Young McGraw gives an equally impressive performance. Cady is emotionally brittle, understandable, and closed off. However, the way she slowly is brought out of her shell by M3gan is so touching that it’s sad when she realizes that her best friend might be a serial killing robot hellbent on protecting her at all costs. 

My one gripe is how M3gan, rated PG-3, also abides by a Hays Code morality. Whether it’s Ronny Chieng’s David, Gemma’s loudmouth, overbearing boss, or his weasely put-upon assistant Kurt (Stephane Garneau-Monten), all of M3gan’s victims are either outright wrong or morally dubious characters. Of course, this makes it easier to root for M3gan’s kills, but it also flattens what could have been a potentially devious little flick.

Johnstone and Cooper perfectly balance the gory, absurd aspects of M3gan with the emotional beats. It’s touching but never overly sentimental or treacly. Indeed, it’s the way the movie often uses polar opposite moments to bounce off each other that creates so much of the infectious fun of M3gan. For example, take the scene in which M3gan and Gemma have a confrontation about what has Cady’s best interest at heart. It’s a wild scene because Williams, Johnstone, and Johnstone and Cooper nail the moment’s emotion while sprinkling in a low-down and dirty fight scene between them all. Yet, at the same time, they try to act normal so as not to arouse Cady’s suspicions.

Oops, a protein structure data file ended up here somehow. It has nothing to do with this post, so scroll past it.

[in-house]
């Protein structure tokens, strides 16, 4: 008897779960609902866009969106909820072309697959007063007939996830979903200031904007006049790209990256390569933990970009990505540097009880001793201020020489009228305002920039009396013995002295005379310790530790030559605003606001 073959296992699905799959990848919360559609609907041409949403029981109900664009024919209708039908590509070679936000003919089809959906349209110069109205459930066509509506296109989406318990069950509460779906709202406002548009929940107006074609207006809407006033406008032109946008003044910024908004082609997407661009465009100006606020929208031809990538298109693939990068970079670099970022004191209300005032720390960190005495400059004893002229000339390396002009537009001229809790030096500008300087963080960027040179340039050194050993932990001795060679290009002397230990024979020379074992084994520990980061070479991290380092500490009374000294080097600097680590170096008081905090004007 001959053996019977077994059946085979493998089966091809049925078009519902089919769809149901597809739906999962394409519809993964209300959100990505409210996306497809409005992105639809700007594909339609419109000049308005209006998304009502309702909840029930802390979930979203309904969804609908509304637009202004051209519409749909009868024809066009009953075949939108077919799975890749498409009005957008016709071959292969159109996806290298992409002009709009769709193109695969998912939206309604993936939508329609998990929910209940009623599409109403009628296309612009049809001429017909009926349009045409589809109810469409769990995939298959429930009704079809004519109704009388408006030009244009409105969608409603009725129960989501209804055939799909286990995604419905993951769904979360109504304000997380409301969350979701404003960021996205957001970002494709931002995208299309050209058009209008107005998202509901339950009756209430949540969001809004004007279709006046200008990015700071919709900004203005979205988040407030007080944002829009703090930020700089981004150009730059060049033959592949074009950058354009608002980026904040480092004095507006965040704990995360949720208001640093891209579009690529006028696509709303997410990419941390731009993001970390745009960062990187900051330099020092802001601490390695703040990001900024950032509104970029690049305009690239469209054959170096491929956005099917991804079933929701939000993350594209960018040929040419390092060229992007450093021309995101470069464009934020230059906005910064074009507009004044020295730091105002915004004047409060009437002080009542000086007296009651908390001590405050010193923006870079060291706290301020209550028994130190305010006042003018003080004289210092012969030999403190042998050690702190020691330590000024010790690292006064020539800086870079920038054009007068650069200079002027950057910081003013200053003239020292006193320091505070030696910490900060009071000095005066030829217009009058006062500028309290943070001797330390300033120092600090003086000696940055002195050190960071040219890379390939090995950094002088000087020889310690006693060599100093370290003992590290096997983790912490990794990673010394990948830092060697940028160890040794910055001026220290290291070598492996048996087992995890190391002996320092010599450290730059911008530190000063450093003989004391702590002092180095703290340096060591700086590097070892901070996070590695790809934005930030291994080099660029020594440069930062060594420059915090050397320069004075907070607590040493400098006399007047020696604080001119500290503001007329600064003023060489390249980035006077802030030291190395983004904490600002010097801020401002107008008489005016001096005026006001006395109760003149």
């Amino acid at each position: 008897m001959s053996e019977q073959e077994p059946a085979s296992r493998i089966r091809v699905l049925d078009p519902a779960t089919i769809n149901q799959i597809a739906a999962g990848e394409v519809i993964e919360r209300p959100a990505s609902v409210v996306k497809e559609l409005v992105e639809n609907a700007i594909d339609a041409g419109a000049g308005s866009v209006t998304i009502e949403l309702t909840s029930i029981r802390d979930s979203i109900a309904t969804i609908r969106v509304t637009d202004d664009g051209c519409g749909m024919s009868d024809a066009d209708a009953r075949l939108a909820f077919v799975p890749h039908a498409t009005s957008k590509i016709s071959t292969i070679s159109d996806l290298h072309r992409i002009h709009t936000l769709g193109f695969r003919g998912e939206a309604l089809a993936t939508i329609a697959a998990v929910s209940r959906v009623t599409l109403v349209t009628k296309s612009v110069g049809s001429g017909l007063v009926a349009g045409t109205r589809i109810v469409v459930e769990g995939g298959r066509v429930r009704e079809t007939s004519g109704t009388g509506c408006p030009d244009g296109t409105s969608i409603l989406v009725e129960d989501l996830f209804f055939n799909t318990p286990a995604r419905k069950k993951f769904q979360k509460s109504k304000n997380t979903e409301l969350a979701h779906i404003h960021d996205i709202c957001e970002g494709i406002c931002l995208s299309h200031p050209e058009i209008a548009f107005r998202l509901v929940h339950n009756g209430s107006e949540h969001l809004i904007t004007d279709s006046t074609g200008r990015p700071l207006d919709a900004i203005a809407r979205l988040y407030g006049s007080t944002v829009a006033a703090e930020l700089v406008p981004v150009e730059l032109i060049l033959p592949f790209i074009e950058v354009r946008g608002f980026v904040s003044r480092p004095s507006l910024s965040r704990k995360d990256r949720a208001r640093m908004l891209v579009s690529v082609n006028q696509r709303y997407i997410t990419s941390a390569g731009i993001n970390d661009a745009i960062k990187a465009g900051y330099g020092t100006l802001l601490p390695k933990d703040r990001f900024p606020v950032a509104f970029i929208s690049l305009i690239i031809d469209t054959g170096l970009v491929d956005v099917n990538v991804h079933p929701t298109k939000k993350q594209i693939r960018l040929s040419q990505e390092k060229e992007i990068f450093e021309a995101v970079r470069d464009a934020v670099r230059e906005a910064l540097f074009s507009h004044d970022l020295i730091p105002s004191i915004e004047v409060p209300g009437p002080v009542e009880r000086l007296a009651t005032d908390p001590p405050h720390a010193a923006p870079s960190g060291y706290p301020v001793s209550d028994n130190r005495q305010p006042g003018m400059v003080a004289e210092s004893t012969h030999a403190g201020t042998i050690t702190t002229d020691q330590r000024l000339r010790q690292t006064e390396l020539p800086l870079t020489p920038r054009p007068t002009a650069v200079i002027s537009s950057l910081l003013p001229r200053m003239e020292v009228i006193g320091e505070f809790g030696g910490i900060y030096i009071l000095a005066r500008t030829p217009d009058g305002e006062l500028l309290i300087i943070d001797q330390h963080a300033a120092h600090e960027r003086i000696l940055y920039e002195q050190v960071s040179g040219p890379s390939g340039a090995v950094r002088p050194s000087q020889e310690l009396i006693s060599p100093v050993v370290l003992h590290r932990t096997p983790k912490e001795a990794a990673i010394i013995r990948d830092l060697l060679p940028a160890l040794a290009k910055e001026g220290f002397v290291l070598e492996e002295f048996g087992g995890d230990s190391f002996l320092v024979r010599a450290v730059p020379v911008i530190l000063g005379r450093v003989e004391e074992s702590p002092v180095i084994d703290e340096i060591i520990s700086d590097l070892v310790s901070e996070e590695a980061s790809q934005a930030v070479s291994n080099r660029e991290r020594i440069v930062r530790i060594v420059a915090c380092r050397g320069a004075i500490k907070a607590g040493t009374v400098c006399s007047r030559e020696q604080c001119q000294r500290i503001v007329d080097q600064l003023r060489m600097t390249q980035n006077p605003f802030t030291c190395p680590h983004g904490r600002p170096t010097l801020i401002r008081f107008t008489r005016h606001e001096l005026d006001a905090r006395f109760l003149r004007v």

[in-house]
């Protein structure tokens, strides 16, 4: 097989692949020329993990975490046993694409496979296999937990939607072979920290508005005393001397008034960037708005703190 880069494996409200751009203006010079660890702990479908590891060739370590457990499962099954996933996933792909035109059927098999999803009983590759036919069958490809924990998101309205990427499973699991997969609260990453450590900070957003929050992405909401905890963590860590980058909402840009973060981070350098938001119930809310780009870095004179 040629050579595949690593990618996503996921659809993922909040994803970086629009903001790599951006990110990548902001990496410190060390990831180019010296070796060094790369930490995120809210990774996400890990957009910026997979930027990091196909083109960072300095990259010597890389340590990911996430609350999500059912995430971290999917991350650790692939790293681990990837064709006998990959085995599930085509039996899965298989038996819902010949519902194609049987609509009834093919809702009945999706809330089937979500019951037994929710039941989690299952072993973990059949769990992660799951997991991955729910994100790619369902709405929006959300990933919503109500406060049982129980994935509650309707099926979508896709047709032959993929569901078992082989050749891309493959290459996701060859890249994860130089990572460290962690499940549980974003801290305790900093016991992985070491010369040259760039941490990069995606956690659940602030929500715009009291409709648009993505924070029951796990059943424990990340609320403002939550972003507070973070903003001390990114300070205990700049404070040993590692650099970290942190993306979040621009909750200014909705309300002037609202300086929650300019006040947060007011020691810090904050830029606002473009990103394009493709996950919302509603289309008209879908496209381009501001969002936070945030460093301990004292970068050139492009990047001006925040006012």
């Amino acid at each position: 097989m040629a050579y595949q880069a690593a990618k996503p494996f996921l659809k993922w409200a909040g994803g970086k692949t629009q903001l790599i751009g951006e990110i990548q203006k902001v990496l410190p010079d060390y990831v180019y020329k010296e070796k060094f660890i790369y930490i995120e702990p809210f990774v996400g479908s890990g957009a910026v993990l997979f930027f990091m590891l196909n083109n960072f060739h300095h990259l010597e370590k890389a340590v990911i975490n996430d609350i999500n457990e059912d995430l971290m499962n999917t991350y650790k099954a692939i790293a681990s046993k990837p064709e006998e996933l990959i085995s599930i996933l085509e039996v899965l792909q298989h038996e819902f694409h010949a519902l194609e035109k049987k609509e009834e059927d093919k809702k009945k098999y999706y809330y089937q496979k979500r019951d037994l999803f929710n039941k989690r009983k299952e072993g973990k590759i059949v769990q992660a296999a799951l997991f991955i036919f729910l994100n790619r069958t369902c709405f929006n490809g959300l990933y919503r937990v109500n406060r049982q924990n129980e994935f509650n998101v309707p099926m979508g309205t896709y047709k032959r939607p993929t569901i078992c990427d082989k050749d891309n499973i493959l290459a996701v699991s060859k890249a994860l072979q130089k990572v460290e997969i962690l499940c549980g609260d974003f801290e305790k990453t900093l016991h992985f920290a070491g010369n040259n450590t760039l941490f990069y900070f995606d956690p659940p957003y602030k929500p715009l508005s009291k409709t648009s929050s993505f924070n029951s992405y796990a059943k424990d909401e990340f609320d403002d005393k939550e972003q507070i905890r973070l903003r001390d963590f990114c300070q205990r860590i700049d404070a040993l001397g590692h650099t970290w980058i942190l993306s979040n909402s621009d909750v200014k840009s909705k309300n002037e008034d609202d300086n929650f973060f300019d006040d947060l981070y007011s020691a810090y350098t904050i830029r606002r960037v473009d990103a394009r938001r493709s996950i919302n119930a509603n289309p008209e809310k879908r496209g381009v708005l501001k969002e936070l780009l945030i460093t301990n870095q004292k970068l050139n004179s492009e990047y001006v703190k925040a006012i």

Of course, all of this hinges on M3gan herself, a lifesized robot meant to be a stand-in for the one thing Gemma feels incapable of being, a parent. Voiced by Davis and played by Amie Donald, M3gan is a wonderfully creepy uncanny valley effect. Johnstone and Donald play up the absurdity of it all with Donald’s physicality. M3gan moves with a confident strut, mixed with Jenna Davis’s vocal performance, which is as complex as anything Williams does. Her “Seriously, Cady, flush” delivery had me cackling. M3gan is a stunning horror creation with an equally impressive acronym standing for Model 3 Generative Android.

Cady (McGraw), M3gan (Donald & Davis), and Gemma (Allison Williams)